David Sheff: I didn’t want to see it, I was too scared, but I thought: okay, these guys made this movie, and yeah it’s based on our books but it’s their thing, it’s their movie and we have to let go of it, detach in that way. But of course I had to see it at some point, so I sat there and I kind of realized that I couldn’t really watch the movie. I was too defended and I was kind of watching it like through a scrim, and just trying to inure myself a little bit to the onslaught of emotion. Of course I couldn’t. I went with Karen, my wife, and Jasper, our other son, and reading about it and talking about it is different than watching it. It’s really, really different. It was really hard to watch some of the kind of graphic drug use scenes and it was like, no that did not happen to Nic. But it was also sort of amazing to laugh when the kids are playing and there’s all these really poignant moments.
Nic Sheff: It’s funny, to me the tougher thing than the drug use--I guess it doesn’t make sense--but I still feel like one of the lowest points in my using, even more than overdosing or getting this horrible infection in my arm, and all these things that were outwardly huge and impactful, was a scene in the movie, which is a true story, where I stole money from my little brother’s piggy bank. Watching that scene replayed on the screen in front of me and seeing the actress who plays my little sister crying, and my brother crying, that was to me the hardest to watch and the hardest to re-experience, seeing it acted out in front of me like that. It was just such a shameful thing to do and I felt so awful that I put the little kids through that. But also amazing that we’ve gone through that and repaired our relationships and are really closer than ever, is such a testament to the love that our family has, and I think the movie captures that too.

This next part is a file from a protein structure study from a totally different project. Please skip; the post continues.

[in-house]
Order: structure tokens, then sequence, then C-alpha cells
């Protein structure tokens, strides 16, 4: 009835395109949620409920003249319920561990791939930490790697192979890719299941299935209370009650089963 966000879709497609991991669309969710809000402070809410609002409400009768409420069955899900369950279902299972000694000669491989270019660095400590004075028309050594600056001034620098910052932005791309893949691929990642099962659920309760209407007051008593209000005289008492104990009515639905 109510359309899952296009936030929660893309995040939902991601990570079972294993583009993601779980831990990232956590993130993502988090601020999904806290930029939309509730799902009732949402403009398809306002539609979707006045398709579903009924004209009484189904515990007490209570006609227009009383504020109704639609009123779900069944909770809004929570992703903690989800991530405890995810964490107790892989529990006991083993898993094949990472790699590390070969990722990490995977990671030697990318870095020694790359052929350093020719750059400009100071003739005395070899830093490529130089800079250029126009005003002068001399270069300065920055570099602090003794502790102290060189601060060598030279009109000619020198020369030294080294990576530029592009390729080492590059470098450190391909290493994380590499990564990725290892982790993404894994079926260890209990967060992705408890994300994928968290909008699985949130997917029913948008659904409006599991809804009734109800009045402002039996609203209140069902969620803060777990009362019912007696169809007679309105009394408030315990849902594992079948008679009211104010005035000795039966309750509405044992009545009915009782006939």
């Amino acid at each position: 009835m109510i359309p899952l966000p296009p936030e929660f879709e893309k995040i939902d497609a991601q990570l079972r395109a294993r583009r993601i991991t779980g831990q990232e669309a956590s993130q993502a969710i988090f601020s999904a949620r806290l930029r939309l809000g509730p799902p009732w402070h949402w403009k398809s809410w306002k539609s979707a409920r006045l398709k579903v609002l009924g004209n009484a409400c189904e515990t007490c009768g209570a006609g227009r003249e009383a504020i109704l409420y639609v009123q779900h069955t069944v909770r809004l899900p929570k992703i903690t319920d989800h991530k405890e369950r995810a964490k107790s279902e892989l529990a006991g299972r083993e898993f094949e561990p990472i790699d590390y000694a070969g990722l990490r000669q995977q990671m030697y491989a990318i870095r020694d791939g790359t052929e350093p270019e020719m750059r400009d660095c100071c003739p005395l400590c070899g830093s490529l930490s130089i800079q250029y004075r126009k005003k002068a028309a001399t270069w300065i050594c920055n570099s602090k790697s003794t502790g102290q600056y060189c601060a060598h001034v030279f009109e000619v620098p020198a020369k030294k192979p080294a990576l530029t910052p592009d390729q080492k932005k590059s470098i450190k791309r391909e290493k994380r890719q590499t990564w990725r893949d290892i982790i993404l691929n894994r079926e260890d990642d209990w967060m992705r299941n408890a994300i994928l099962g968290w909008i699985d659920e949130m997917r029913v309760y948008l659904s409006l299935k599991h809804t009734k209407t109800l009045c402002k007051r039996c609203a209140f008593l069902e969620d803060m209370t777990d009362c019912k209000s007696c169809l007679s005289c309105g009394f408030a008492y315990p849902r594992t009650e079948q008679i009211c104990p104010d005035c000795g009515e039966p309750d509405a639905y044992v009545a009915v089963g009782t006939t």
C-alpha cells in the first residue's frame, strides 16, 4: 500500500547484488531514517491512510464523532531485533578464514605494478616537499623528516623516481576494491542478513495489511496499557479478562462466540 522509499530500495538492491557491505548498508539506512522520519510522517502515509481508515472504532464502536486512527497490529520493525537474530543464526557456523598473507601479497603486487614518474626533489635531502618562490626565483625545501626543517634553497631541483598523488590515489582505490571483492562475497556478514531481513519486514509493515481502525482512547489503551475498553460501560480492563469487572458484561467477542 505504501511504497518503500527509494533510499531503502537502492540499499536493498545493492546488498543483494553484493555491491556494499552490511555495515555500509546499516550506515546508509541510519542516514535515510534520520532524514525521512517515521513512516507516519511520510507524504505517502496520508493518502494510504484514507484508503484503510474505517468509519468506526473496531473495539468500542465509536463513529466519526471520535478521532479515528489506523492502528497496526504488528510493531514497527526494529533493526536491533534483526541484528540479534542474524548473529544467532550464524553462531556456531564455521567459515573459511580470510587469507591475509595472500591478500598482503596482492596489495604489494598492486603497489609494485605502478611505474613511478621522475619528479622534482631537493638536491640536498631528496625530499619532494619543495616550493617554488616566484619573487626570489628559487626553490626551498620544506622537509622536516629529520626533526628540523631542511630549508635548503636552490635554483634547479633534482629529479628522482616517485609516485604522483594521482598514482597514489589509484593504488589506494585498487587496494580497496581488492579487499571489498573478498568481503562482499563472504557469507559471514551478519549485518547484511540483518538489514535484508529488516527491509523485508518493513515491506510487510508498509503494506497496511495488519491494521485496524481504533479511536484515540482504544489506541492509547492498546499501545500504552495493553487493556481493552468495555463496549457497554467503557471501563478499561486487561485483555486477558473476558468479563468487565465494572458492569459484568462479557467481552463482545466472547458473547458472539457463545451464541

And I will say, that’s a cool thing about this process--even though it was so painful, the fact that we both wrote these books; we had to read each other’s books, we had to go on these book tours, talk about it, we went on Oprah talking about it, and now we have this movie made—I feel like we’ve talked about everything we went through in so much detail, we really had to hammer out everything, any underlying resentment, and now I think there’s nothing we can’t talk about. There’s no lingering resentment. We’ve gone through it all and I think that’s kind of a cool lesson. The more you dive into something and process it, the more you’re actually able to move past it.
David Sheff: Ten years of the most intense family therapy [laughs]
It’s been 10 years since your books came out – if you were going to add one line to the afterwords of Beautiful Boy and Tweak, what would it be?
David Sheff: Don’t give up
Nic Sheff: I’d say, the help is out there if you ask for it.